Thomas Jefferson and the Freedom to Believe 

As a 7th grader, I visited the Jefferson Memorial in Washington, D.C., where there is a quote in HUGE letters around the inner dome of the building. 

It reads: I have sworn upon the altar of god, eternal hostility against every form of tyranny over the mind of man.

When I read those words, a chill ran down my spine. For reasons I didn’t then understand, I was moved to tears. Later in life, I realized how closely Jefferson’s words align with the spirit of Scientology and my own deeply held beliefs.

Thomas Jefferson statue
A statue of Thomas Jefferson (Photo by Cheng-Jih Chen/

After discovering firsthand the effectiveness of Scientology tools for bettering one’s life, I concluded I had stumbled upon the ultimate self-help practice. It was years later that I came to understand Scientology’s even higher value as an applied religious philosophy capable of freeing the mind and soul of man from “every form of tyranny.”

The spinmeisters who gleefully proclaim the purpose of Scientology to be quite the opposite would surely not be endorsed by Jefferson, were he alive today. He believed the religious beliefs and practices of others to be sacrosanct, as evidenced by this from a letter Jefferson wrote to Edward Dawse in 1803: “I never will, by any word or act, bow to the shrine of intolerance, or admit the right of inquiry into the religious opinions of others. On the contrary, we are bound, you, I, and everyone, to make common cause, even with error itself, to maintain the common right of freedom of conscience. We ought with one heart and one hand hew down the daring and dangerous efforts of those who would seduce the public opinion to substitute itself into… tyranny over religious faith.”

The battle for freedom of belief Thomas Jefferson fought so many years ago continues to this day.

This idea was not universally agreed to by Jefferson’s contemporaries. What follows is an excerpt from a letter he wrote to Dr. Benjamin Rush in the year 1800 (the source of his celebrated “eternal vow” quote). In it he proclaims his opposition to those pushing for the establishment of an official state religion.

“The returning good sense of our country threatens abortion to their hopes, and they believe that any portion of power confided to me, will be exerted in opposition to their schemes. And they believe rightly; for I have sworn upon the altar of god, eternal hostility against every form of tyranny over the mind of man. But this is all they have to fear from me: & enough too in their opinion, & this is the cause of their printing lying pamphlets against me… which are absolute falsehoods without a circumstance of truth to rest on…”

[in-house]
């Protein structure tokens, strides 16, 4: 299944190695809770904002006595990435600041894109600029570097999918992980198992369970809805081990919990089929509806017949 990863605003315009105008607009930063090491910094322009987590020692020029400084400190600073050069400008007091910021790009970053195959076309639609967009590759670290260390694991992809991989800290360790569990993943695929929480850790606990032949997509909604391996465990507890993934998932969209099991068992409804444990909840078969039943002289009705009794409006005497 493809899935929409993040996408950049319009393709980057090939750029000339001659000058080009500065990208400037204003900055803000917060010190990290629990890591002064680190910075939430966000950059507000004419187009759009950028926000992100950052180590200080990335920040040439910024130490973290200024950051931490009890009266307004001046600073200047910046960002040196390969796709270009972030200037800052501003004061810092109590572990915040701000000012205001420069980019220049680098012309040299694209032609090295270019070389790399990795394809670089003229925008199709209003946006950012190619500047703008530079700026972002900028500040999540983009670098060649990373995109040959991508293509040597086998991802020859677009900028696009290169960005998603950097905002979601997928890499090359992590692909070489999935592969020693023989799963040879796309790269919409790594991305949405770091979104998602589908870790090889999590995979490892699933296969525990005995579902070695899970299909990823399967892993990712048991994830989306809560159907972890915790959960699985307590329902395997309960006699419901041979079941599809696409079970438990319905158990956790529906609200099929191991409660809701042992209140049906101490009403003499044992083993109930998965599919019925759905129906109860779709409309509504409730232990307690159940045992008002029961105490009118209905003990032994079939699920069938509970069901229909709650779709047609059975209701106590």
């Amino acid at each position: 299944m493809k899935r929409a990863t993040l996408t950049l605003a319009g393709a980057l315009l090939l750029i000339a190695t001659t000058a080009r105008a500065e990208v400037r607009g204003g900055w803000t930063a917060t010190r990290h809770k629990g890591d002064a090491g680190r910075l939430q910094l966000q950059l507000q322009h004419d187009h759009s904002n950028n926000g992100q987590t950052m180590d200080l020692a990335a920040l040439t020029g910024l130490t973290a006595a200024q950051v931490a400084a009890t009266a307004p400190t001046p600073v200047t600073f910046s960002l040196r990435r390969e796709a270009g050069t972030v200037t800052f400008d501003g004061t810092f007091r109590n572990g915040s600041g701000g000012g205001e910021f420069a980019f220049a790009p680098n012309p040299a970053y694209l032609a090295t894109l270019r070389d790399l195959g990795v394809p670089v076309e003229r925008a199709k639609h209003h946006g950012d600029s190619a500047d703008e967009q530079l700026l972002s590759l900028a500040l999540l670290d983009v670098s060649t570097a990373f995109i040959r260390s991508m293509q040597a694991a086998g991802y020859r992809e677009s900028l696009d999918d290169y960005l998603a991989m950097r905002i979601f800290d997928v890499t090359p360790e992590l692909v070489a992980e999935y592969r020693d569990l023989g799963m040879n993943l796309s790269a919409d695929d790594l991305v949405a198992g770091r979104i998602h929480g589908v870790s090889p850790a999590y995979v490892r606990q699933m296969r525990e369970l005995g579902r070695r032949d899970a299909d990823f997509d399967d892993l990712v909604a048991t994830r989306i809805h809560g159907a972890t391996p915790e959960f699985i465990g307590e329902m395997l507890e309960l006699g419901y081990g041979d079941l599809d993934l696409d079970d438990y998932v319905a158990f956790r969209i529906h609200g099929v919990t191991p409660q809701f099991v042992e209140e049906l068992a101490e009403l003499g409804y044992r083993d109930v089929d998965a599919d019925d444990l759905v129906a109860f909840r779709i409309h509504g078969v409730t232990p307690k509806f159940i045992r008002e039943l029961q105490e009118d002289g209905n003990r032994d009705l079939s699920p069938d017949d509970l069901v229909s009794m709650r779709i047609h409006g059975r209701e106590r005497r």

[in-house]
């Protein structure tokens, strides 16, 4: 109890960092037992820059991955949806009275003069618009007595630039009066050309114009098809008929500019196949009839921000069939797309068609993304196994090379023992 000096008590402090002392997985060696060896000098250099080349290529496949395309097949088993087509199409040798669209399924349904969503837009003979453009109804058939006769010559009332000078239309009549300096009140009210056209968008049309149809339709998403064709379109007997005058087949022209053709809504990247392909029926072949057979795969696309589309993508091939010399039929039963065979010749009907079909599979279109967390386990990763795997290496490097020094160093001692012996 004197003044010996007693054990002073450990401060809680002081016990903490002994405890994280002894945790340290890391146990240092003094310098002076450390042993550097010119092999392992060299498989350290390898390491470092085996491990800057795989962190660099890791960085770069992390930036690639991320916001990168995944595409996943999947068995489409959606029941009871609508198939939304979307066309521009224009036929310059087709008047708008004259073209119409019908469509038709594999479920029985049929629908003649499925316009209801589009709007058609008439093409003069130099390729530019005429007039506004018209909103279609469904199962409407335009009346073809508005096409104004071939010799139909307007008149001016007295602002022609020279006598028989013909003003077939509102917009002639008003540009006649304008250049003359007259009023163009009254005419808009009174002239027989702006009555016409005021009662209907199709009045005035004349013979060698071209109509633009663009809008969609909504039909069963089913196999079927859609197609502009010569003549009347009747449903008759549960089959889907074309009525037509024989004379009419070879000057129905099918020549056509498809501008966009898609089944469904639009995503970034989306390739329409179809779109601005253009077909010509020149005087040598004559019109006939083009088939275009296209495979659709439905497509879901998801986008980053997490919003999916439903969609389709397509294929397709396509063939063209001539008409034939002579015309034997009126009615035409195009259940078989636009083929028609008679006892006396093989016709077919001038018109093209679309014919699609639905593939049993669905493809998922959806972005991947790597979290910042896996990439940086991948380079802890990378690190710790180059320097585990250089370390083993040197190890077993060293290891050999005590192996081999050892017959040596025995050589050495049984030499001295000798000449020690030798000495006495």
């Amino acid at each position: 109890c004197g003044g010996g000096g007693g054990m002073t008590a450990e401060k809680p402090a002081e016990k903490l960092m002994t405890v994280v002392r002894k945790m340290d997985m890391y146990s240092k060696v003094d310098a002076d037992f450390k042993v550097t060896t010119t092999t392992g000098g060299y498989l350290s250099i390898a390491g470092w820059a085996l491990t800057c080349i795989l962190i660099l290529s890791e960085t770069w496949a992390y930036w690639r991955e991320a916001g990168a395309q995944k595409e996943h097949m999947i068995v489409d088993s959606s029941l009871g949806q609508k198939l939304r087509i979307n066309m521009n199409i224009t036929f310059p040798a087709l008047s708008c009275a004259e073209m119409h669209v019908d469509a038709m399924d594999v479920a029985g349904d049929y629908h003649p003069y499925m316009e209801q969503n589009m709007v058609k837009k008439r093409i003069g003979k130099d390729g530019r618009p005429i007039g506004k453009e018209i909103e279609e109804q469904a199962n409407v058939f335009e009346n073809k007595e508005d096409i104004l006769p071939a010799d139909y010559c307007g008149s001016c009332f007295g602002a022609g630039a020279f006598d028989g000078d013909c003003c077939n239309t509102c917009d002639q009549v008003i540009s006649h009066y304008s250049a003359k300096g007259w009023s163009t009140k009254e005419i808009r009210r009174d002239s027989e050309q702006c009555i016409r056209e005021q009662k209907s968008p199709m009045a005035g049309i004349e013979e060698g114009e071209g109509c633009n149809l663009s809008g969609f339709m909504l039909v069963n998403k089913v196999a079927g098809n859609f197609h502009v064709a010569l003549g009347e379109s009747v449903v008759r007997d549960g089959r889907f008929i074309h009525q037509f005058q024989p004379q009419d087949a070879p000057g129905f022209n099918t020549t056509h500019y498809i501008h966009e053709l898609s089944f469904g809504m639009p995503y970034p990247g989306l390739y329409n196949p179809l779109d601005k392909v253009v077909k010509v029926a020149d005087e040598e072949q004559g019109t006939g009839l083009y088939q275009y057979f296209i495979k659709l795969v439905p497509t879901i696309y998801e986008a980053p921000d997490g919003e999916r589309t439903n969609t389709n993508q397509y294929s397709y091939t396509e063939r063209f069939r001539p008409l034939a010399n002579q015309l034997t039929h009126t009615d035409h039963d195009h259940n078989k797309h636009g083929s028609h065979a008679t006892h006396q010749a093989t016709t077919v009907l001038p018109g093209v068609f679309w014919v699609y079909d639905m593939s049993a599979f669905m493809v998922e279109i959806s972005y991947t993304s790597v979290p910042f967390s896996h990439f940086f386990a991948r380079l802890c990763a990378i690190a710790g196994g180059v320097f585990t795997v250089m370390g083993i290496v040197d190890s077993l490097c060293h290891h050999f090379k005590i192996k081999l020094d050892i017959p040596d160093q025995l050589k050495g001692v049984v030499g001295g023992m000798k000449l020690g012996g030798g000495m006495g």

Jefferson was attacked and misrepresented in his day by those who sought to impose their form of tyranny over their fellows. In our time, the Church of Scientology is attacked and misrepresented for the same reason. Those behind the attacks on Scientology have good reason to fear Scientology, the same reasons the enemies of the freedom of religion had to fear Jefferson so many years ago. Again, his words: “…they believe rightly that any portion of power confided to us will be exerted in opposition to schemes for further enslaving the minds and hearts of man.”

The battle for freedom of belief Thomas Jefferson fought so many years ago continues to this day. L. Ron Hubbard, the founder of Scientology, wrote that the price of freedom is “constant alertness and constant willingness to fight back.”

I believe freedom of belief is a God-given right, but it is up to us all to preserve that right. We must also resist those with “other plans,” who busily sow the seeds of hate in their efforts to divide and conquer. 

May Thomas Jefferson’s and Mr. Hubbard’s words serve as a timely reminder.   

Jim Kalergis
Jim is a Los Angeles based screenwriter specializing in edit/rewrite work. In previous careers, Jim was a disk jockey, developed educational materials for industry, and managed a number of broadcast TV studio operations. His free time activities include ham radio and contributing to web-based discussion groups on a wide range of subjects.